“It’s the responsibility of the opposition to offer rational alternatives. We hear about the angry, uneducated, prejudiced white guys in Pennsylvania, Ohio, and Wisconsin who voted for Trump. But four years earlier a Black man won those states. These people aren’t stupid. There are 600,000 middle class truck drivers in America who don’t know if they will have a job 10 years from now.
“Over the last four years, white males, ages 40 to 49, have had the highest suicide, divorce and drug abuse rates in the nation, higher than in the ghettos. It’s the only age group in America with a declining life expectancy.”
“Can anyone tell me from the last election, Hillary’s plan for tax reform, or college affordability?’
“I know I sound like a conspiracy nut,” he acknowledged, “but I think there was a method to the [Trump’s] madness. I spoke at 83 events for Hillary. On my way to Wisconsin, three and a half weeks before the election, I realized every time a serious issue was raised, it was pushed aside by extraneous issues.
“Two days prior to the second debate, the Entertainment Tonight tape of Trump’s groping was leaked. I knew the first question to Trump would be about the tape. I prayed to God that when Hillary was asked to respond, she would say something like, ‘We all know who Donald Trump is. Let me tell you what I’ll do to keep the economy going.’”
Instead, after Trump dismissed the tape as “locker room talk,” Clinton, in Biden’s opinion, took the bait. “I said starting back in June that he was not fit to be president and commander in chief.”
Trump quickly counter punched. He accused Clinton of enabling her husband’s abuse of women.
“If you look at Bill Clinton, mine are words and his was action… There’s never been anybody in the history of politics in this nation that has been so abusive to women,” Trump said, to devastating effect.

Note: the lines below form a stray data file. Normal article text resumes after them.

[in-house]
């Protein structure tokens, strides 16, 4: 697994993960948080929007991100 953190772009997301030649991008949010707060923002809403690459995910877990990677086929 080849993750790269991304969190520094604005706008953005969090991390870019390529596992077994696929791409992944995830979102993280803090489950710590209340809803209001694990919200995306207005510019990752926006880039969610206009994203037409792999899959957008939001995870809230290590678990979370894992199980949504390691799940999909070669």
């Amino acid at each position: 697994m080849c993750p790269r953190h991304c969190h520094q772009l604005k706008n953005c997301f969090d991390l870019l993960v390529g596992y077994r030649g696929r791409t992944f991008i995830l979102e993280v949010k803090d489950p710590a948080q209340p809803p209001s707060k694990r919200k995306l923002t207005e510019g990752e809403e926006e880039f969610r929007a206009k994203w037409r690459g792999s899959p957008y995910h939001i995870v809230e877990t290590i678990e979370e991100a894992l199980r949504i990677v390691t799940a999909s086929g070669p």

“Harvard did a study of the debates,” Biden said. “Just four percent of the words related to significant issues.”
“When we engage in gutter language, this demeaning conduct by our leaders, we pull it all down,” Biden said.
At the end of his talk, Biden turned to history for hope.
“I was there during Watergate. The people who saved the country were Republicans. Senators Howard Baker, Bill Cohen. Enough Republicans found their voices.”
In 1974, Nixon resigned after Republican leaders, including Arizona Senator Barry Goldwater told him he had lost his party’s support.
“I think you’ll see Republicans begin to realize how close to the edge we are. Our silence in the face of these things amounts to complicity,” Biden said.
“The American people, too, are awakening to the danger of phoney nationalism. There is a real hunger for bipartisanship,” he contended.
Biden told of his mother cautioning him when he was young, “Joey, the children are listening.”
“Right now” he told his Redondo Beach audience, “the world is listening.”
During the question and answer period Biden was asked, “Do politicians ever really retire?”
In 2020, when the next presidential election will be held, Biden will be 78 and Trump 74.
“Some do. Some don’t,” he answered. Then he digressed into a discussion about the Penn Biden Center for Diplomacy and Global Engagement at the University of Pennsylvania. B